One item to look for when evaluating a house plans' quality level is the number of structural sections which are shown on the plan. Highly detailed sets of plans will always cut lots of sectional views through the house to show every different roof framing situation. This might mean that 10 or 12 (or even more) sections need to be drawn for a large house plan. And even a small house plan should include 3 or 4 sections minimum. However, many home plans available today (especially plans purchased through inexpensive plan directories) cut corners in this department and only show one or two house section views. This means that the builder will have to guess at the rest of the house framing.
If you find a house plan that you love, but want to make minor changes, most companies can have their designers do that for you, at an additional fee. It is also possible to have your plans reversed, for instance, if your breakfast nook faces west but the view from the north side of your lot is more attractive, you can reverse it. Many of the sites selling house plans will allow you to see a reversed view, of houses you might want to build.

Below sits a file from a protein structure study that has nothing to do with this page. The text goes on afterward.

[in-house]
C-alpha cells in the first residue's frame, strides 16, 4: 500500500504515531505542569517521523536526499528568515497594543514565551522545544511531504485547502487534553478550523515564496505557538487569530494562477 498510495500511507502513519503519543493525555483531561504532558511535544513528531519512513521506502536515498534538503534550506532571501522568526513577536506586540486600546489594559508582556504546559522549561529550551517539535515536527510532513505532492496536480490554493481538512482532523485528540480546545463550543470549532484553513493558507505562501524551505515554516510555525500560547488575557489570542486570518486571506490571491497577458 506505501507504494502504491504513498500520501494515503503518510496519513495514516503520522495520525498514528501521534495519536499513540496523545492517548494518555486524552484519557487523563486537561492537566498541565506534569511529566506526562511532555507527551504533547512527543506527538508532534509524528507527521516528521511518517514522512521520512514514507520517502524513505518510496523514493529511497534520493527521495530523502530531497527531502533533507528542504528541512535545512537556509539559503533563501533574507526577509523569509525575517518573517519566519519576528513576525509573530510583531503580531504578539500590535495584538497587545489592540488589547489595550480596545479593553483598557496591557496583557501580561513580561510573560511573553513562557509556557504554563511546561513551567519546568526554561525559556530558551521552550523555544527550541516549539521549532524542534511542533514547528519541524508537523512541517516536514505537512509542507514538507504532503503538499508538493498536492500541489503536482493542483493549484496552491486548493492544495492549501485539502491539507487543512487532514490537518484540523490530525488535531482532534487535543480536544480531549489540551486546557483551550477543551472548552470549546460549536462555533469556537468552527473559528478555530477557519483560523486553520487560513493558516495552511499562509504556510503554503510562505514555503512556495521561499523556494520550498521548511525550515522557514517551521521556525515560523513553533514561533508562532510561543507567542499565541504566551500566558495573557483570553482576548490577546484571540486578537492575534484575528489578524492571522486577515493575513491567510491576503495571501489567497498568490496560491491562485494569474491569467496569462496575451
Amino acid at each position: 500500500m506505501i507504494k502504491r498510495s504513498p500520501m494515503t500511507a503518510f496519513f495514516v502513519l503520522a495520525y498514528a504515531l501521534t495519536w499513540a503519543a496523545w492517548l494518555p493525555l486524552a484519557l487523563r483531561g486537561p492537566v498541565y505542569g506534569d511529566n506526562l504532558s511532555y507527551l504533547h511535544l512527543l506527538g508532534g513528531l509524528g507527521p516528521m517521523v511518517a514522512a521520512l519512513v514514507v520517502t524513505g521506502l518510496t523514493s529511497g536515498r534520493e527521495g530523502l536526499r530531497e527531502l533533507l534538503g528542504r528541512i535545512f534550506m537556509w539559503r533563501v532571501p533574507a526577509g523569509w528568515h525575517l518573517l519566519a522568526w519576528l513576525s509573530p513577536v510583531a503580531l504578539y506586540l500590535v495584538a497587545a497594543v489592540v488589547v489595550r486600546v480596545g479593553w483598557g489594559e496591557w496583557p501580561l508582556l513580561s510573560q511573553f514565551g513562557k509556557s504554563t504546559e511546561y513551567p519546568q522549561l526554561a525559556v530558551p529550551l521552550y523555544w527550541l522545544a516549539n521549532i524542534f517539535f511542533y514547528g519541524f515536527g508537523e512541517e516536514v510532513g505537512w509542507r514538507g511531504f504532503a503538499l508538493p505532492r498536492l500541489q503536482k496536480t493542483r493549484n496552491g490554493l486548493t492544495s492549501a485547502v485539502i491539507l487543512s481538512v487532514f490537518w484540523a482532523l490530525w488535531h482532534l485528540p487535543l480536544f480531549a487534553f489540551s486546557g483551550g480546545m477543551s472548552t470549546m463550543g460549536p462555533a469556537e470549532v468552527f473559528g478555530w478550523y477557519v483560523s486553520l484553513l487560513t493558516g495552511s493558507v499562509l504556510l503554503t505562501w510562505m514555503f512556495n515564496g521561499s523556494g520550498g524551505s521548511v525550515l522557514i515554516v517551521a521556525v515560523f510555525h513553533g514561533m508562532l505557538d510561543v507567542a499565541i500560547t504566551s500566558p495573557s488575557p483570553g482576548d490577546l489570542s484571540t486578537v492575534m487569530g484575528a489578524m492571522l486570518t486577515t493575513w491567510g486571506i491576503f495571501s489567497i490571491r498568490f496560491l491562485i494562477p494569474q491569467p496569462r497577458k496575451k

In addition, good stock plans come with a detailed inventory, which you can use while you're developing out your dream house. This is important for two reasons: you can look at the materials used to build your house and determine whether your budget will stretch to accommodate them, and you can get a very good idea of where to upgrade and downgrade materials.
On the other hand, stock house plans are substantial past drawn designs by a skilled designer or architect ideally of a specific purpose or general use. The question is, why choose a stock plan over a custom drawn plan? It all amounts to various reasons that are discussed below.
acadian style house plans with wrap around porch